Surely they should be correct about half the time ( they reason) assuming a random no effect result!

But if they have the wrong theory then they will always have the wrong prediction!

Feb 4, 2016 at 9:37 AM | Unregistered CommenterBryan
Feb 4, 2016 at 9:42 AM | Registered CommenterPaul Matthews


"You do not understand the meaning behind the Eden parable."

I'm afraid it's worse than that, pal. I don't understand a single thing you're on about - and I'm not alone.

Feb 4, 2016 at 9:59 AM | Unregistered CommenterDingbat

It seems you have the tactic of trying to divert an argument away from your mistakes. You're not alone in this, of course.

Your first link to a critique of Lomborg was to Giles Parkinson. He quotes Lomborg as claiming solar and wind renewables then 0.4 % of all energy, and by 2040 2.2%.

Parkinson shows two charts from the IEA. In the first: solar and wind renewables produces 6 % (2013) and 13 % of electrical energy by 2040. There are no figures for 2025. But as electrical energy is about one fifth of all energy, really the IEA are quoting 1.5 % for 2013 and 2.6 % for all energy. And even here, we're not sure in that first chart whether other renewables includes solar, wind, and biomass. Parkinson was, therefore, wrong.

In a second chart (which by any standard of chart construction is a bugger's muddle), the IEA have claims (lower part of chart) of renewables producing 22 % in 2013 and 29% by 2025. But that's the figure for all renewables, and again this chart is for electrical energy. Also included in those figures are hydro and biomass production, and both are the dominant fractions of renewable energy. The fractions for solar and wind renewables of electrical energy are just 3.3% for 2013 and 8.9 % in 2025 for electrical energy. Of all energy, those figuers would be ~ 0.78 % and 1.8 %.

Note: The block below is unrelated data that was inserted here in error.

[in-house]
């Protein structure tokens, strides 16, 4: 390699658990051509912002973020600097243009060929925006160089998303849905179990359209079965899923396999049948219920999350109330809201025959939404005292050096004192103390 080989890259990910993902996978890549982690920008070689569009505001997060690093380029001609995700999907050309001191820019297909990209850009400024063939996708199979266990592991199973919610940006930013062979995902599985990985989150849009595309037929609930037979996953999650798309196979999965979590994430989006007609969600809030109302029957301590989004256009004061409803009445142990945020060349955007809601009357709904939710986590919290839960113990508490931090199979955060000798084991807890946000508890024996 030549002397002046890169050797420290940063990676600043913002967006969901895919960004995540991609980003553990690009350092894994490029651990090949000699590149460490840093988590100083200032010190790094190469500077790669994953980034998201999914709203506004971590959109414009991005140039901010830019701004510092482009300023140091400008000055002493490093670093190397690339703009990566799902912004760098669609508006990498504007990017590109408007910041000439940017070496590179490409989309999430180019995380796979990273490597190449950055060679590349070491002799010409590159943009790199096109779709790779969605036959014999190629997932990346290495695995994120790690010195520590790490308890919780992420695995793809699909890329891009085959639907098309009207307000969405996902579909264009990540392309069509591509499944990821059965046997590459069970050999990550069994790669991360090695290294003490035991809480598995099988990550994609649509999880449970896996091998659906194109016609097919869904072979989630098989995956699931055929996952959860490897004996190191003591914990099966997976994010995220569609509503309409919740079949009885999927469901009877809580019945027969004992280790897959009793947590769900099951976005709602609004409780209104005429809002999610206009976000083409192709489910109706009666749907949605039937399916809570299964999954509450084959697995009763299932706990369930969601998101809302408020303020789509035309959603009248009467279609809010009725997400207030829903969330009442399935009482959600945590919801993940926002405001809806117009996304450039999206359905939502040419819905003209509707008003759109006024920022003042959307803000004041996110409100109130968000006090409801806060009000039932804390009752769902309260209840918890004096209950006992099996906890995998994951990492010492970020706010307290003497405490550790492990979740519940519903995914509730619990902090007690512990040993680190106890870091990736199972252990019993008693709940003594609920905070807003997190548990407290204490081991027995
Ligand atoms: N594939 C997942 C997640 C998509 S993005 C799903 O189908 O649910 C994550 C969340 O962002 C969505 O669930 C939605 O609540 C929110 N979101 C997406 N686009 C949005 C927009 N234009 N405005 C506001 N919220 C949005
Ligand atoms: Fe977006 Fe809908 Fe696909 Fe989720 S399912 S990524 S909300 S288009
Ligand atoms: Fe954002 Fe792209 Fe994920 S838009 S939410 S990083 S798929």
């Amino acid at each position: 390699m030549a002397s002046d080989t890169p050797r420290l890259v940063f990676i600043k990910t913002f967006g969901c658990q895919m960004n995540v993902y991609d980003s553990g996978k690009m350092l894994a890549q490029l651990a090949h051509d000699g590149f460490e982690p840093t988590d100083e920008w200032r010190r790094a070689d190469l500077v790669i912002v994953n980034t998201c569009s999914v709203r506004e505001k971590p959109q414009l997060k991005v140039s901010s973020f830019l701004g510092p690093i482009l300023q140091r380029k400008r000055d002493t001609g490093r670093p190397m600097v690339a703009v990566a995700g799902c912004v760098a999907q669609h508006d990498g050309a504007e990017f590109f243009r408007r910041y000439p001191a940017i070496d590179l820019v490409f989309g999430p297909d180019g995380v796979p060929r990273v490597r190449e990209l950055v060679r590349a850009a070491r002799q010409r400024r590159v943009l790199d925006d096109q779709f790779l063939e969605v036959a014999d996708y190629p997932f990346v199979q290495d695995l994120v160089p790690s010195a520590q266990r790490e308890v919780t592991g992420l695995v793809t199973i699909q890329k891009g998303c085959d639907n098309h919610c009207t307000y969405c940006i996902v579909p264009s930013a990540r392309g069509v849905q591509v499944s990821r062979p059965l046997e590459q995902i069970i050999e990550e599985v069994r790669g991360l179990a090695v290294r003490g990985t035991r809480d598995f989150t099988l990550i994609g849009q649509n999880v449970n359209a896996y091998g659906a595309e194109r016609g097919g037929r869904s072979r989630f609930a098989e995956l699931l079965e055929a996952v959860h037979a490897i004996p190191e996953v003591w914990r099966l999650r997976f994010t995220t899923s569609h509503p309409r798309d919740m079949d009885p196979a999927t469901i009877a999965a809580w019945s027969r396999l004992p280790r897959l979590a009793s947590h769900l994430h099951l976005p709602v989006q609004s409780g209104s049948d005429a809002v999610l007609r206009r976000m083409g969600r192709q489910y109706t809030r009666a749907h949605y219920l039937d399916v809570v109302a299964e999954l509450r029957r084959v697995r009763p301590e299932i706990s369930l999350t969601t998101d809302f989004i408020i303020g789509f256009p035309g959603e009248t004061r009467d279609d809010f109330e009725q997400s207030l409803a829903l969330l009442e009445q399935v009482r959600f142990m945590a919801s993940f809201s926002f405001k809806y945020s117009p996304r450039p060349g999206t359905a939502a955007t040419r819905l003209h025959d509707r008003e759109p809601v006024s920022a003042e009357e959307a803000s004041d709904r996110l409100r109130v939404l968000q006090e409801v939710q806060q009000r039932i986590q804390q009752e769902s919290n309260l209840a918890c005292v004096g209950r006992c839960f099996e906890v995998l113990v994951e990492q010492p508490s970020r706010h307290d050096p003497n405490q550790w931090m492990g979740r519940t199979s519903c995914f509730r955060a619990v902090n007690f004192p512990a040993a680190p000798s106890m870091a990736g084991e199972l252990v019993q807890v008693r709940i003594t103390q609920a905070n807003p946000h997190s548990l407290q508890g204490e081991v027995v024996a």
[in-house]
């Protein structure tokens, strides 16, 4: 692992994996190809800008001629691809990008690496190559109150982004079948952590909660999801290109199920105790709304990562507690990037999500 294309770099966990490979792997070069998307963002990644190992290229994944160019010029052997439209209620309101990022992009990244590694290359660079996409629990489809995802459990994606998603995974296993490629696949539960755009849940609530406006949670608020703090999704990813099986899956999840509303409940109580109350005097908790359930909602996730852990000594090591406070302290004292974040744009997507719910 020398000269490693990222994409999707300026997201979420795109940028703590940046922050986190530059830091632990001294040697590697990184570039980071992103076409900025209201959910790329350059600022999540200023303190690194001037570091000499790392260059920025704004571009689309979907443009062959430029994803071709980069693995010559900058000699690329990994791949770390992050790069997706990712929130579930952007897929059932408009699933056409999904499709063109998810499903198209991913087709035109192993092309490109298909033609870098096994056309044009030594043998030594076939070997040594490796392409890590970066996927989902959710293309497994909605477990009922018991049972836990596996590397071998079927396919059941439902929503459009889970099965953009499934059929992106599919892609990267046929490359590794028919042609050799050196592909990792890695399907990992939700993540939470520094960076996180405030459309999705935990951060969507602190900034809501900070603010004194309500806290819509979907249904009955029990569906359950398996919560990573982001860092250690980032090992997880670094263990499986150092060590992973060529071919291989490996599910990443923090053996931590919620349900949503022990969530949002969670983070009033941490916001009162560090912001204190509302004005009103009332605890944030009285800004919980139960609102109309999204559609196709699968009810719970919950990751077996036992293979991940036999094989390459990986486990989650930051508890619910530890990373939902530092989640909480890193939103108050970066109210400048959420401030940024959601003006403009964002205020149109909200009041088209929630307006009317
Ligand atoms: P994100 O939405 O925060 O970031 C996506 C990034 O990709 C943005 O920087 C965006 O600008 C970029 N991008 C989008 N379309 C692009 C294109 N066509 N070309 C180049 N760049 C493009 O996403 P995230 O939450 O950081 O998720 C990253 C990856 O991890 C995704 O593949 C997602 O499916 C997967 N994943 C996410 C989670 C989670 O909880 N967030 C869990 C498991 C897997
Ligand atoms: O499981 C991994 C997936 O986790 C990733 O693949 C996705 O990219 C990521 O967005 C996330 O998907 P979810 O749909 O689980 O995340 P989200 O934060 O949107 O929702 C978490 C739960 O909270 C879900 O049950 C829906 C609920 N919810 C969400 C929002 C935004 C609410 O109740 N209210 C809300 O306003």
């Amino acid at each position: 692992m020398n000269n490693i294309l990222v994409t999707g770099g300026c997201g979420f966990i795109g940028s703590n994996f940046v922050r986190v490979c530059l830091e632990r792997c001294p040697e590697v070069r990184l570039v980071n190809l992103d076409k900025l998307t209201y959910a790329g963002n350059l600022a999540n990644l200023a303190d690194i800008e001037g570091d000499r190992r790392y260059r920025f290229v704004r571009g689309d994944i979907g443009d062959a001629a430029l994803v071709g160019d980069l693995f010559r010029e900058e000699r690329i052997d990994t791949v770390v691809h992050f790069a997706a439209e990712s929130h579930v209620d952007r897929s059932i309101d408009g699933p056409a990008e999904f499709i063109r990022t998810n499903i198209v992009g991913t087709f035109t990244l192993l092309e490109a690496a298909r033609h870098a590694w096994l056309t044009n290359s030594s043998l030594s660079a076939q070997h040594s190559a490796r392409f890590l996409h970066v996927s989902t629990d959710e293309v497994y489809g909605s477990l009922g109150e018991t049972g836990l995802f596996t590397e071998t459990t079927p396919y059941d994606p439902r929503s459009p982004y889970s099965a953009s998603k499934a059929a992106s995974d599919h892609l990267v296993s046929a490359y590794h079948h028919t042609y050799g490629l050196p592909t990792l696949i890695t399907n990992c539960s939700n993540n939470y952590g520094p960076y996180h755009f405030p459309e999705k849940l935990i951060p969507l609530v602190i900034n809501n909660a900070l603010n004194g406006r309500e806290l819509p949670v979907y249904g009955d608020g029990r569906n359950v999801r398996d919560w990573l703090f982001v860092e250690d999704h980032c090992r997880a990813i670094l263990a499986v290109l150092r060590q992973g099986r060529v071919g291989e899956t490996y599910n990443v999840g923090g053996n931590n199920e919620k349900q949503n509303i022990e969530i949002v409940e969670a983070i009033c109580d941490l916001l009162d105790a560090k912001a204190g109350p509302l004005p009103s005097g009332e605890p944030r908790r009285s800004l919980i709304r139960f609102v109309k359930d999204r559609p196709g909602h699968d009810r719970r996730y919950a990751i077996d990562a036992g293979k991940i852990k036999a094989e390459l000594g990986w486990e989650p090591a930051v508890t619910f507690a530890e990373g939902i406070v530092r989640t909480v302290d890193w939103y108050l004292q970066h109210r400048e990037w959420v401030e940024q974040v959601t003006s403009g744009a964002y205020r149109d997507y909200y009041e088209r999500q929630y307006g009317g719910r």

Now you cite the head honcho of the IEA claiming 29 % by 2040. Of what?: electrical energy, or all energy? That's not clear. And how come that according to Parkinson's quotation of tables from the IEA are they now quoting a figure of 29 % by 2040?

It seems to me that Patterson, the IEA and yourself have confused 'solar and wind' and 'all renewables' and 'electrical' and 'all' energy.

Knowing Lomborg's thoroughness in these matters, I'll go with Lomborg. I've checked some of the error claims against Lomborg's book. I haven't found any of them to hold any water.

Feb 4, 2016 at 10:17 AM | Unregistered CommenterCapell


That's a different link to your original.
Funny that. I followed your dialogue with Clarke and when he posted the second comment with the (same - cough) ref to the IEA link in HTML I had a feeling it was for a reason. He hoped you wouldn't notice. What a dork....

Feb 4, 2016 at 11:20 AM | Registered CommenterHarry Passfield

Everything was bountiful in Eden
Adam and Eve picked what was needed .(not anything more or anything less)

Then came agriculture and the autumn harvest .
Warlords and bankers worked to exploit the power potential of this control mechanism ever since.
I.e. who gets to eat and who does not.
How and what you eat etc etc etc.

I fail to see what's complicated about this .
Its so bloody obvious.

Feb 4, 2016 at 12:33 PM | Unregistered CommenterThe Dork of Cork

John F. Hultquist:

Newspaper letters are mercifully short. The Corker's comments often run past the bottom of the window so it's an exercise in mouse leapfrog to screen the author. The thing is the quality here is good so I read comments with a presumption of innocence. When my eyes start to cross I reach for the mouse and, sure enough, it's the Dork again.

Nice limerick. Puts me in mind of another deliberate clanger:

There was an old man of St. Bees,
Who was stung in the arm by a wasp.
When asked, "Does it hurt?"
He relied, "No, it doesn't.
I'm so glad that it wasn't a hornet."

Feb 4, 2016 at 9:25 PM | Unregistered CommenterRobert Swan

Phil Clark: EIA data forecasts that wind and solar and will account for only 8% of US energy in 2040.

Feb 5, 2016 at 12:24 AM | Unregistered CommenterLes Johnson


Please ban the Dork.
He talks complete gibberish and just clogs up otherwise interesting threads with his absolute twaddle.